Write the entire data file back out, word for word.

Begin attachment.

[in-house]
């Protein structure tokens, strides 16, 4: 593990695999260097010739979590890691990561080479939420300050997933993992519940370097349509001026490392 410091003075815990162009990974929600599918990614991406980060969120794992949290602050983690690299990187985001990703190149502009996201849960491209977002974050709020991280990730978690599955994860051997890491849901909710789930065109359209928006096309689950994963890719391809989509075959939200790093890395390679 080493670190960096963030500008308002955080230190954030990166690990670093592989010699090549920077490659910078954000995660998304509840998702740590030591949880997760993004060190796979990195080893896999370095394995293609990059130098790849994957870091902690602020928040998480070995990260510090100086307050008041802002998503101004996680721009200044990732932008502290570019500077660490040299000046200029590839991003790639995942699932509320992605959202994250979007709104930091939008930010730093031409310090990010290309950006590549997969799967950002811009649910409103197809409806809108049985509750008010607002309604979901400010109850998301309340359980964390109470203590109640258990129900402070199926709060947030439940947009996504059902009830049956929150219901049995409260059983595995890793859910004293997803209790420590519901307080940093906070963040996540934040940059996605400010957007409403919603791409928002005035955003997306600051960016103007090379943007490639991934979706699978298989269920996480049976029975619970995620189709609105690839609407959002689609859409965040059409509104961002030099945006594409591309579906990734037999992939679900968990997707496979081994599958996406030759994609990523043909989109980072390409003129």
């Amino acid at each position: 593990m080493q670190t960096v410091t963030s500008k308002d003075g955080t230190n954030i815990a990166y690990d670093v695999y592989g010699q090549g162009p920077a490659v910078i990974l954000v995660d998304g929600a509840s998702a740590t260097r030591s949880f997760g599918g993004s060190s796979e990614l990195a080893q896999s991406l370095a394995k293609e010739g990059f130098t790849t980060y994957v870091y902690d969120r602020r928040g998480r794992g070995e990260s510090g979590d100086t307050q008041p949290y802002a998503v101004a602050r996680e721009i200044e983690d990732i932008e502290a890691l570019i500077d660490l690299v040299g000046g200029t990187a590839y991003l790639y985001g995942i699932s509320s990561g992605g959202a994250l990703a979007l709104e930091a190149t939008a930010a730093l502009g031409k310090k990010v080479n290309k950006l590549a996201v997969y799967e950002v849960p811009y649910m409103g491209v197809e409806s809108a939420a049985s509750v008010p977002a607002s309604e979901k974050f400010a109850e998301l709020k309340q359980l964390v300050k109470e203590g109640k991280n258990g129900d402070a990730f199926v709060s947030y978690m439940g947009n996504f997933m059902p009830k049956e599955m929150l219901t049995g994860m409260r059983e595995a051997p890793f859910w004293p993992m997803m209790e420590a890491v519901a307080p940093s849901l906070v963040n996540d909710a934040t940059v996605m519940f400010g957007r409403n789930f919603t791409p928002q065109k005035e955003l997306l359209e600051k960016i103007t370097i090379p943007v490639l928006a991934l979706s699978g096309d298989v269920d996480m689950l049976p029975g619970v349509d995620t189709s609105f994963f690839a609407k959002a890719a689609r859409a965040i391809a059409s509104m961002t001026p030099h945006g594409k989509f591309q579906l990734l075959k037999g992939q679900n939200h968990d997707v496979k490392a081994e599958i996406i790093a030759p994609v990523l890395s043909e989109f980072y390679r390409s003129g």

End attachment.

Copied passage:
[in-house]
């Protein structure tokens, strides 16, 4: 593990695999260097010739979590890691990561080479939420300050997933993992519940370097349509001026490392 410091003075815990162009990974929600599918990614991406980060969120794992949290602050983690690299990187985001990703190149502009996201849960491209977002974050709020991280990730978690599955994860051997890491849901909710789930065109359209928006096309689950994963890719391809989509075959939200790093890395390679 080493670190960096963030500008308002955080230190954030990166690990670093592989010699090549920077490659910078954000995660998304509840998702740590030591949880997760993004060190796979990195080893896999370095394995293609990059130098790849994957870091902690602020928040998480070995990260510090100086307050008041802002998503101004996680721009200044990732932008502290570019500077660490040299000046200029590839991003790639995942699932509320992605959202994250979007709104930091939008930010730093031409310090990010290309950006590549997969799967950002811009649910409103197809409806809108049985509750008010607002309604979901400010109850998301309340359980964390109470203590109640258990129900402070199926709060947030439940947009996504059902009830049956929150219901049995409260059983595995890793859910004293997803209790420590519901307080940093906070963040996540934040940059996605400010957007409403919603791409928002005035955003997306600051960016103007090379943007490639991934979706699978298989269920996480049976029975619970995620189709609105690839609407959002689609859409965040059409509104961002030099945006594409591309579906990734037999992939679900968990997707496979081994599958996406030759994609990523043909989109980072390409003129």
């Amino acid at each position: 593990m080493q670190t960096v410091t963030s500008k308002d003075g955080t230190n954030i815990a990166y690990d670093v695999y592989g010699q090549g162009p920077a490659v910078i990974l954000v995660d998304g929600a509840s998702a740590t260097r030591s949880f997760g599918g993004s060190s796979e990614l990195a080893q896999s991406l370095a394995k293609e010739g990059f130098t790849t980060y994957v870091y902690d969120r602020r928040g998480r794992g070995e990260s510090g979590d100086t307050q008041p949290y802002a998503v101004a602050r996680e721009i200044e983690d990732i932008e502290a890691l570019i500077d660490l690299v040299g000046g200029t990187a590839y991003l790639y985001g995942i699932s509320s990561g992605g959202a994250l990703a979007l709104e930091a190149t939008a930010a730093l502009g031409k310090k990010v080479n290309k950006l590549a996201v997969y799967e950002v849960p811009y649910m409103g491209v197809e409806s809108a939420a049985s509750v008010p977002a607002s309604e979901k974050f400010a109850e998301l709020k309340q359980l964390v300050k109470e203590g109640k991280n258990g129900d402070a990730f199926v709060s947030y978690m439940g947009n996504f997933m059902p009830k049956e599955m929150l219901t049995g994860m409260r059983e595995a051997p890793f859910w004293p993992m997803m209790e420590a890491v519901a307080p940093s849901l906070v963040n996540d909710a934040t940059v996605m519940f400010g957007r409403n789930f919603t791409p928002q065109k005035e955003l997306l359209e600051k960016i103007t370097i090379p943007v490639l928006a991934l979706s699978g096309d298989v269920d996480m689950l049976p029975g619970v349509d995620t189709s609105f994963f690839a609407k959002a890719a689609r859409a965040i391809a059409s509104m961002t001026p030099h945006g594409k989509f591309q579906l990734l075959k037999g992939q679900n939200h968990d997707v496979k490392a081994e599958i996406i790093a030759p994609v990523l890395s043909e989109f980072y390679r390409s003129g």